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Flotsam in Barcelona

Barcelona is a gem of city, complete with all the stereotypical bits Spain is renowned for: tapas, cheap beer and dancing until dawn in a myriad of plazas that keep the city in a permanent state of frolic. Personally, I take comfort in knowing that on a whim I can still get a ham and cheese toasted, known fondly as a bikini!

I’m whisked off from the airport to a Pension at the top end of town not far from Parc Guell – the Gaudi masterpiece. Large, rustic iron gates give way to a behemoth of a house and my lodgings. An eccentric and elderly Japanese man greets me, extending a frail hand and a wide, but nervy grin from behind a wiry graying beard. Instantly I’m drawn to the long black wig atop his otherwise balding head. He’s sporting a white shell-suit to boot – you know, the kind you use to wear as a kid and thought you looked awfully smart.

Yeta, as I come to know him, moved here ten years ago. A solitary chap, settling in a foreign land, not known for its great fondness of other cultures let alone the eccentricities of our host.

‘New Zealand, Yes?’ Yeta says glancing at my passport.
‘That’s right.’
‘Yes yes, that very good. Not many from New Zealand we get here!’

Struggling to understand a syllable of what is being explained to me, there is no denying his cheery customer service and amiable manner. Scribbling a makeshift receipt, which could have been a passage from the Koran for all I knew, he scurried off into a darkened room leaving me to settle in and drain the very small beer he had proffered as a gesture of welcome.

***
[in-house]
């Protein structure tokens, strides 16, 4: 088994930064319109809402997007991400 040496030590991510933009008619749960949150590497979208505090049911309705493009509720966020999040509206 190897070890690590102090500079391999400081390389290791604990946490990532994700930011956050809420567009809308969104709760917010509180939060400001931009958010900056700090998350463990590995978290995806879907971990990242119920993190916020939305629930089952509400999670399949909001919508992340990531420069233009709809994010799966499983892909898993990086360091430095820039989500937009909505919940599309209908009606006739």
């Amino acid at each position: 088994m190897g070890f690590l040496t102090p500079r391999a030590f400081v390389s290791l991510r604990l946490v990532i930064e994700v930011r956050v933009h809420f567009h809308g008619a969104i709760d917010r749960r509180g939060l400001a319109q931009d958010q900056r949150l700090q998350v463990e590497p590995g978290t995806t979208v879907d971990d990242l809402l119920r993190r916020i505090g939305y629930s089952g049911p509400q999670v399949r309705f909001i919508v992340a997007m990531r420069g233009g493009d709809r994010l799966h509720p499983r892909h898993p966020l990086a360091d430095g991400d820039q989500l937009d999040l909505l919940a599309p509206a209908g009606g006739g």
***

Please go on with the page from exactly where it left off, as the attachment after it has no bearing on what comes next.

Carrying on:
I climb the stairs to my rooftop abode, finding the bathroom on the way.  The toilet, shower and basin all appear to be squeezed into a small broom cupboard. With four or five different bathrooms throughout the house, showers are either a trickle or a deluge, but rarely the latter, so bathing consists of scooting semi-clad between bedroom and bathroom to splash yourself with the equivalent of a small bottle of Evian, then depart as quickly as possible before your towel comes away and reveals you in all your glory.

That night Yeta joins a group of us on the porch for dinner and peppers us, in broken English, with stories about Japan and how it is he came to be here. He appears ill at ease with our company after a while and disappears. Later I find him nodding off in front of the telly as his wig teeters on the brink of accidentally finding his lap.

Making just enough noise, he stirs and regains his composure to look on me nervously.

‘Nice day today, wasn’t it?’

He looks back towards the TV and mumbles something about the football.

It’s only then I notice his name embroidered on the pocket of his jumpsuit.

Back out on the porch, the night appears unusually still and I can just here the faint sounds of six lanes of chaotic traffic floating up on a gentle breeze from the main road below.

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